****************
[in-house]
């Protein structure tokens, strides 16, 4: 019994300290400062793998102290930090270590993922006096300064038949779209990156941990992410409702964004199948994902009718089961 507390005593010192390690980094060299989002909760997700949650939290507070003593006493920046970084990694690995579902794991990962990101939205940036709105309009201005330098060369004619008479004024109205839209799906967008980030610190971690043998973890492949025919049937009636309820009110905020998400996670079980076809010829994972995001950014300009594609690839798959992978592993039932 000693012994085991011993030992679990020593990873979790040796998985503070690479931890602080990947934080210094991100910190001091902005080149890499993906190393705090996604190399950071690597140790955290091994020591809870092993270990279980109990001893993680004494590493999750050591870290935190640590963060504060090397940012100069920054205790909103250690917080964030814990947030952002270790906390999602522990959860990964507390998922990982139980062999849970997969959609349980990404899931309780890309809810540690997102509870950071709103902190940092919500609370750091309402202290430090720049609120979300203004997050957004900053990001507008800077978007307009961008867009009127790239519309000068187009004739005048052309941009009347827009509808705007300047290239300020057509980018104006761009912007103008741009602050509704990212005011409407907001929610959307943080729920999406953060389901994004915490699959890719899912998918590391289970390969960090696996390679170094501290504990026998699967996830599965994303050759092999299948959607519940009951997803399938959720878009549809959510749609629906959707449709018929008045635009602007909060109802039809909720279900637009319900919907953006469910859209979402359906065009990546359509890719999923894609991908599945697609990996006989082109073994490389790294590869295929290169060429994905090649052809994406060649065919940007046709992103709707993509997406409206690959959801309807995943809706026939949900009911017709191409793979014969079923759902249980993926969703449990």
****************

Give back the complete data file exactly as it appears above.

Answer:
[in-house]
């Protein structure tokens, strides 16, 4: 019994300290400062793998102290930090270590993922006096300064038949779209990156941990992410409702964004199948994902009718089961 507390005593010192390690980094060299989002909760997700949650939290507070003593006493920046970084990694690995579902794991990962990101939205940036709105309009201005330098060369004619008479004024109205839209799906967008980030610190971690043998973890492949025919049937009636309820009110905020998400996670079980076809010829994972995001950014300009594609690839798959992978592993039932 000693012994085991011993030992679990020593990873979790040796998985503070690479931890602080990947934080210094991100910190001091902005080149890499993906190393705090996604190399950071690597140790955290091994020591809870092993270990279980109990001893993680004494590493999750050591870290935190640590963060504060090397940012100069920054205790909103250690917080964030814990947030952002270790906390999602522990959860990964507390998922990982139980062999849970997969959609349980990404899931309780890309809810540690997102509870950071709103902190940092919500609370750091309402202290430090720049609120979300203004997050957004900053990001507008800077978007307009961008867009009127790239519309000068187009004739005048052309941009009347827009509808705007300047290239300020057509980018104006761009912007103008741009602050509704990212005011409407907001929610959307943080729920999406953060389901994004915490699959890719899912998918590391289970390969960090696996390679170094501290504990026998699967996830599965994303050759092999299948959607519940009951997803399938959720878009549809959510749609629906959707449709018929008045635009602007909060109802039809909720279900637009319900919907953006469910859209979402359906065009990546359509890719999923894609991908599945697609990996006989082109073994490389790294590869295929290169060429994905090649052809994406060649065919940007046709992103709707993509997406409206690959959801309807995943809706026939949900009911017709191409793979014969079923759902249980993926969703449990």